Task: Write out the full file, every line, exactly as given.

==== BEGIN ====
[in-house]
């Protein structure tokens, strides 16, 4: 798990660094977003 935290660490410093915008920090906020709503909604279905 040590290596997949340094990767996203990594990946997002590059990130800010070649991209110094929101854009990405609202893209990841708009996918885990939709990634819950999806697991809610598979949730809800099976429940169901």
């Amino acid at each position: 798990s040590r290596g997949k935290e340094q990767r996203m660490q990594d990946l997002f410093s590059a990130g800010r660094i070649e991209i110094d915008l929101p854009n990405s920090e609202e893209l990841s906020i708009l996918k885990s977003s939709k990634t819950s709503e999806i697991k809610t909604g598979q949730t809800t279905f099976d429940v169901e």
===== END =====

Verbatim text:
[in-house]
């Protein structure tokens, strides 16, 4: 798990660094977003 935290660490410093915008920090906020709503909604279905 040590290596997949340094990767996203990594990946997002590059990130800010070649991209110094929101854009990405609202893209990841708009996918885990939709990634819950999806697991809610598979949730809800099976429940169901």
């Amino acid at each position: 798990s040590r290596g997949k935290e340094q990767r996203m660490q990594d990946l997002f410093s590059a990130g800010r660094i070649e991209i110094d915008l929101p854009n990405s920090e609202e893209l990841s906020i708009l996918k885990s977003s939709k990634t819950s709503e999806i697991k809610t909604g598979q949730t809800t279905f099976d429940v169901e």